• Lack of clear demarcation of parking spaces and directional instructions.

  • Looking for a place to park should be made quicker.

  • Limited and uncommon signages are confusing.


  • Having a well-lit indoor parking space.

  • Wider and more spacious lanes to navigate.

  • Moving away from diagonal parking spaces.

  • Option for faster payment methods.

  • Easily distinguishable parking floors and spots.

  • Prominent entry and exit gates.

Personas and Journey Maps

Final Problem Areas 

As of now, we can understand that the users are looking for

  1. Easier means of remembering a parking spot.

  2. Availability of assistance.

  3. Faster payment methods.

  4. Faster means finding an empty parking spot.

III. Design Solutions


Possible Product

Based on the prioritised problems and brainstorming for their possible solutions, the following product idea could be derived 

1. A mobile website, scannable by QR code

Creating a mobile website, connected through a scannable QR code to help users solve their parking issues. Being a mobile website and not an app, it will be more accessible and efficient for all users as the hassle of downloading be will be eliminated.

2. Creating architectural differences in existing parking space  

Creating superficial architectural differences in the parking lot, visible to the users on the mobile website as well. Thus helping the users to differentiate and remember different parking spots. 

Possible Features

The app along with the architectural differences in the parking lot will be solving the following 4 issues.

1. Find me a spot  

This feature will allow users to find the empty parking spots in the parking lot and navigate to them in just one click. This feature will work through wireless electromagnetic sensors installed on the base of each parking spot. These sensors can identify when something is placed over them and thus can be used for marking empty spots.

How will it work

  • Will take your location into count.

  • Will offer you a map of the parking lot along with your location.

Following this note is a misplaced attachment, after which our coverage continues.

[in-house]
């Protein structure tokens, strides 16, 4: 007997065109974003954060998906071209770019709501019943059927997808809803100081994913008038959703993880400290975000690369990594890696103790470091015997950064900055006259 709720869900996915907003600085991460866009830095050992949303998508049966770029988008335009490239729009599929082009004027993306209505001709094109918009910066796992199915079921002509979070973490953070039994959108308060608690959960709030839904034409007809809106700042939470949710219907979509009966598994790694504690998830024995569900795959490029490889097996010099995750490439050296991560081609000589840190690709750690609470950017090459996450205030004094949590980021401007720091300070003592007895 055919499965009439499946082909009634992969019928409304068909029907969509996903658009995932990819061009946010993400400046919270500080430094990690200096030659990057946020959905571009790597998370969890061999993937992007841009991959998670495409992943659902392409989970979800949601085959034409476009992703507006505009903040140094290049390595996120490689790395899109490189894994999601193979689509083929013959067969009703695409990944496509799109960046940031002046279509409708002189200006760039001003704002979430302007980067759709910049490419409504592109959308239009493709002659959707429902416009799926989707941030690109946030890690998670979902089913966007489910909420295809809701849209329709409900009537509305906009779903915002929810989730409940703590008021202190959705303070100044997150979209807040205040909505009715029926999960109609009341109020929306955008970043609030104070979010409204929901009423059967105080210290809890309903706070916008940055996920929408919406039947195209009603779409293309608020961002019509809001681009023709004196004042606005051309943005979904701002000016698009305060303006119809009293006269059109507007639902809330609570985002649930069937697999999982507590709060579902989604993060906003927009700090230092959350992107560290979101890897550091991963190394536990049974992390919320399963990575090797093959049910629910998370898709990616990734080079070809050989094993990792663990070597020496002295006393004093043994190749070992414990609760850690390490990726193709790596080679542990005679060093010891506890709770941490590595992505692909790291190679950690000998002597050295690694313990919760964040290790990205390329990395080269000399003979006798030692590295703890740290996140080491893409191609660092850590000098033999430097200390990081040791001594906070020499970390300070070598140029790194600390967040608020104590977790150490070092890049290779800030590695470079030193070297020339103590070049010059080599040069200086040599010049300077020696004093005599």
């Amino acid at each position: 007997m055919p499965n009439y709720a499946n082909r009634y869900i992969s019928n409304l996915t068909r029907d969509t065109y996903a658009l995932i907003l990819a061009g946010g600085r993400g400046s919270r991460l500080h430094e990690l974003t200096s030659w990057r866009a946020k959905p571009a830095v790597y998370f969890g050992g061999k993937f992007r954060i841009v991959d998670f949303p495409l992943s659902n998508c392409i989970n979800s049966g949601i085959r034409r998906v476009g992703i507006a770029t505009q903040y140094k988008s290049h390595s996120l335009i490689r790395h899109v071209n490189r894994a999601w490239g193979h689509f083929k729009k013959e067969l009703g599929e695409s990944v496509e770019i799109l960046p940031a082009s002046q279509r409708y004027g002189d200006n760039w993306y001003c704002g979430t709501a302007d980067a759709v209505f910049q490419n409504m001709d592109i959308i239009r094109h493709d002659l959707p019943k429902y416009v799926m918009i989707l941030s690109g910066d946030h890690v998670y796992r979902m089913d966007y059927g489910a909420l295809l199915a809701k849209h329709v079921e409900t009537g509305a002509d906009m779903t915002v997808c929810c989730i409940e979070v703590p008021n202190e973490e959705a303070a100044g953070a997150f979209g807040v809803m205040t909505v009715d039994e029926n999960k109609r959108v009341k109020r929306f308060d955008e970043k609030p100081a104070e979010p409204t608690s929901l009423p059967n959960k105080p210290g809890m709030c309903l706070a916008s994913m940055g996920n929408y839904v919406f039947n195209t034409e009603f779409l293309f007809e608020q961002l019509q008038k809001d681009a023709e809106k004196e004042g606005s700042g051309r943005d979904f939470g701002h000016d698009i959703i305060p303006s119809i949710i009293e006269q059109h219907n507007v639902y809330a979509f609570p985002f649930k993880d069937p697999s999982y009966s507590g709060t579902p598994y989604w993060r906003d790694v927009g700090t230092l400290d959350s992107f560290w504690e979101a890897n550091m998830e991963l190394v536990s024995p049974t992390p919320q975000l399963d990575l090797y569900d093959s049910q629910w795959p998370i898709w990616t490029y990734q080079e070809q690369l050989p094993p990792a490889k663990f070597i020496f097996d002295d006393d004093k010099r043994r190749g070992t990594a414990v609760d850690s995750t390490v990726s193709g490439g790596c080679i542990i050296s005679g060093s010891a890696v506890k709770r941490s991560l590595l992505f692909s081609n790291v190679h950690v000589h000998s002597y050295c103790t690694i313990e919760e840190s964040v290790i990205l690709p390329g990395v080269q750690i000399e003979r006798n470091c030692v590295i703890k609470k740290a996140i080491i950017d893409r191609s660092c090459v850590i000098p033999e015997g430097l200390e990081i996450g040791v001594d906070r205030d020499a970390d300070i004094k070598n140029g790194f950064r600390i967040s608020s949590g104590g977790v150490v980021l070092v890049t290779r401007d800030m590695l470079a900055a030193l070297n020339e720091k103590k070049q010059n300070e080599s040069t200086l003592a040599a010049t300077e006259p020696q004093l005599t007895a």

• Will highlight all the empty parking spots near you.

  • With the map, the users can directly navigate to the nearest empty parking spot.

2. Find my vehicle

This feature will help users to find their parked vehicles. It will work by presenting architectural differences in physical space and showcasing them in a digital domain to create landmarks and make the identification process of different sections of the parking lot, easier for users.

How will it work

  • Creating differences in physical spaces which can then be visible in the digital map of the parking lot.

  • Colour coding parking lanes and giving columns common names of everyday things.

  • The user can be asked to tell their closest landmark to identify the approximate location of their vehicle.



3. Ask for assistance

Will allow users to ask for assistance or help from a parking assistant by connecting with them through the previously mentioned mobile website.

How will it work

  • The app will offer users a feature to connect with a parking assistant.

  • It will allow users to connect one on one with a parking assistant through text or call.


4. Payment tracker

This feature will eliminate the need for a parking ticket and will allow users to keep a note of how much they need to pay, based on how long they have parked their vehicle.

How will it work

  • This will be done through a number plate reader at the entry and exit, which can keep a note of how long a vehicle was in the parking lot. Thus eliminating the need for physical parking tickets

  • The users can then check their digital ticket through the payment tracked feature by putting in their vehicle's licence number.


Wireframes and Flow

Renders of the Parking Space 

Design Elements

Reasons for using a gradient

Throughout the app solid colors have been used in parking lot maps and segregation of different parking spots. Thus to prevent class between the UI of the website and the color codes on the parking spots we decided to go with a gradient for the mobile website.

Reasons for using blue

  • As per IRIS statistics, blue is the only color detectable to those suffering from color blindness.

  • Hues of blue have a calming effect on the eyes and are well rendered on most of the mobile devices.

Screens and Designs

IV. Evaluate Against Requirement

Usability Study

The 1st usability study was done with the prototype of the mobile website. The study had 3 participants and they were tasked to find and navigate to an empty parking spot by using the mobile website.

About the participants

  • Regular two-wheelers and four-wheeler drivers.

  • People who have used and experienced indoor multi-story parking.

The respondents will include 1 male and 2 drivers. The age group of the participants varies from 21 to 50 years.



  • Adding a back button to each page

  • Adding a separate "next" button to the "I am looking for" page on the website.



By looking at the project till now we have been able to understand the users, along with their key pain points and goals about the subject of the project. We have also been able to come up with a viable solution by creating architectural differences in parking lots, along with a scannable mobile website.


Future Scoop

The project can be further extended to -

  • Privatised multi-storey parking spaces.

  • Global demographic of two-wheeler and four-wheeler drivers.